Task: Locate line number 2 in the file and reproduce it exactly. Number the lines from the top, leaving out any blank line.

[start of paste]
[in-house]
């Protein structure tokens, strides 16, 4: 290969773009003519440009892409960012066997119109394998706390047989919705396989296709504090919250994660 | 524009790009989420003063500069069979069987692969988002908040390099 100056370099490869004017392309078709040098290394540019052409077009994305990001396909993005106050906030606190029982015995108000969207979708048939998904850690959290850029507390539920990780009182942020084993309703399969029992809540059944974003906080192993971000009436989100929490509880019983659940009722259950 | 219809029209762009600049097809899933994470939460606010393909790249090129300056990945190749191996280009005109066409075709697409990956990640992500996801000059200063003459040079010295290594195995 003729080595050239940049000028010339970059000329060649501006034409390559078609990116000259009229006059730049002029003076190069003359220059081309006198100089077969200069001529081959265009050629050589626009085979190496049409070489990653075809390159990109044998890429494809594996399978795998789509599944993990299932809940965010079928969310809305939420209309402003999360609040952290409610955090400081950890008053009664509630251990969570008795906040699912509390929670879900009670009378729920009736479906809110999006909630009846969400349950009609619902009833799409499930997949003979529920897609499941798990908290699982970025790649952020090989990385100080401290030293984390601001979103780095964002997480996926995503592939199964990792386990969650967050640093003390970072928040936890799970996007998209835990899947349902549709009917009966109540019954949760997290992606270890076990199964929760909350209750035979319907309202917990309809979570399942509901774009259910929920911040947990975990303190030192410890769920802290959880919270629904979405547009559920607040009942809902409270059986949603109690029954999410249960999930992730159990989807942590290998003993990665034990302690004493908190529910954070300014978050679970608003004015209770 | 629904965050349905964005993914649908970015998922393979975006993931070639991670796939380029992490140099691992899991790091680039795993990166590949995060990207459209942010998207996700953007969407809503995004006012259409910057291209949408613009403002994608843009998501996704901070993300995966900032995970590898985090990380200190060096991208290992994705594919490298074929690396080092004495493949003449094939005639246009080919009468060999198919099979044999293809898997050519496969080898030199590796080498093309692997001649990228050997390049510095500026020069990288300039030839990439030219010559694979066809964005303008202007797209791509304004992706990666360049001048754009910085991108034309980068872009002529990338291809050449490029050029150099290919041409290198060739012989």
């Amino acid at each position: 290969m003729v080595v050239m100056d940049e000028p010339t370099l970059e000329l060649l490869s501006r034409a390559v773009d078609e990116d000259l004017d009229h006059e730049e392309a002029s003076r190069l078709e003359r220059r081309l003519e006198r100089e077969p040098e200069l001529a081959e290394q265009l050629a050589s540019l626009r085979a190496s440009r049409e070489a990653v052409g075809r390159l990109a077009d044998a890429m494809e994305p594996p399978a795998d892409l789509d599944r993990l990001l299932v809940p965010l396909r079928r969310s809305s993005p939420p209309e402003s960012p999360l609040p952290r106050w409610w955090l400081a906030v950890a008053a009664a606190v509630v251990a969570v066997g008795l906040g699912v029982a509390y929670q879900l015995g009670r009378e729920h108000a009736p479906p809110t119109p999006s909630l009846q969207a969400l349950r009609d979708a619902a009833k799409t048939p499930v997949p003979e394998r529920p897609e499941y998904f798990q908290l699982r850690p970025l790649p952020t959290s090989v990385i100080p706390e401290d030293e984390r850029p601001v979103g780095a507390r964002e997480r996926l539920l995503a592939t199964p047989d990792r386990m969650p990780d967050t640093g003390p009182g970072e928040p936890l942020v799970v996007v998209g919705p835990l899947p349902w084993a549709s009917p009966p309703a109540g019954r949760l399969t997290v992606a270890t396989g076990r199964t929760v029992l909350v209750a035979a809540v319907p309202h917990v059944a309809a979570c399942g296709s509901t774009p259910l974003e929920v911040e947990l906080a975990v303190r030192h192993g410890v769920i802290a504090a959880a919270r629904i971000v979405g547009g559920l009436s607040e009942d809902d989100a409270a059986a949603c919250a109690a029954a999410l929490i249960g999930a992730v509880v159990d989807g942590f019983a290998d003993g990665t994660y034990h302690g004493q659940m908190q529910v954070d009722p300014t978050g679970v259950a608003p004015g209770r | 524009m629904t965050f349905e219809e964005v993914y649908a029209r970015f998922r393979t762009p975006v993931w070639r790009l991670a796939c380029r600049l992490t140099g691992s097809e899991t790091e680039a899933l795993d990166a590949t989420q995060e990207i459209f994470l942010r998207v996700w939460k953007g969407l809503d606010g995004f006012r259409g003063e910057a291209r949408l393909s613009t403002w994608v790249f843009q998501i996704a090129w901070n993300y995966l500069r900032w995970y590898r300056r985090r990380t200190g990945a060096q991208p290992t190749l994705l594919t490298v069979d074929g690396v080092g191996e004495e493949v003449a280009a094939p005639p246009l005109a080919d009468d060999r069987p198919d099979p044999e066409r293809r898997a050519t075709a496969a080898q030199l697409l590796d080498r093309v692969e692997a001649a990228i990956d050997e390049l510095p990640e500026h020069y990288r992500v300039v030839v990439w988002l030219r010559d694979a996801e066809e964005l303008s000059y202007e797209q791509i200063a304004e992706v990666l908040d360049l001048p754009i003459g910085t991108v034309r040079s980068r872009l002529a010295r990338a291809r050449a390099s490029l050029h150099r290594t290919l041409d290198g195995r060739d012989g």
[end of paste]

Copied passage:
């Protein structure tokens, strides 16, 4: 290969773009003519440009892409960012066997119109394998706390047989919705396989296709504090919250994660 | 524009790009989420003063500069069979069987692969988002908040390099 100056370099490869004017392309078709040098290394540019052409077009994305990001396909993005106050906030606190029982015995108000969207979708048939998904850690959290850029507390539920990780009182942020084993309703399969029992809540059944974003906080192993971000009436989100929490509880019983659940009722259950 | 219809029209762009600049097809899933994470939460606010393909790249090129300056990945190749191996280009005109066409075709697409990956990640992500996801000059200063003459040079010295290594195995 003729080595050239940049000028010339970059000329060649501006034409390559078609990116000259009229006059730049002029003076190069003359220059081309006198100089077969200069001529081959265009050629050589626009085979190496049409070489990653075809390159990109044998890429494809594996399978795998789509599944993990299932809940965010079928969310809305939420209309402003999360609040952290409610955090400081950890008053009664509630251990969570008795906040699912509390929670879900009670009378729920009736479906809110999006909630009846969400349950009609619902009833799409499930997949003979529920897609499941798990908290699982970025790649952020090989990385100080401290030293984390601001979103780095964002997480996926995503592939199964990792386990969650967050640093003390970072928040936890799970996007998209835990899947349902549709009917009966109540019954949760997290992606270890076990199964929760909350209750035979319907309202917990309809979570399942509901774009259910929920911040947990975990303190030192410890769920802290959880919270629904979405547009559920607040009942809902409270059986949603109690029954999410249960999930992730159990989807942590290998003993990665034990302690004493908190529910954070300014978050679970608003004015209770 | 629904965050349905964005993914649908970015998922393979975006993931070639991670796939380029992490140099691992899991790091680039795993990166590949995060990207459209942010998207996700953007969407809503995004006012259409910057291209949408613009403002994608843009998501996704901070993300995966900032995970590898985090990380200190060096991208290992994705594919490298074929690396080092004495493949003449094939005639246009080919009468060999198919099979044999293809898997050519496969080898030199590796080498093309692997001649990228050997390049510095500026020069990288300039030839990439030219010559694979066809964005303008202007797209791509304004992706990666360049001048754009910085991108034309980068872009002529990338291809050449490029050029150099290919041409290198060739012989």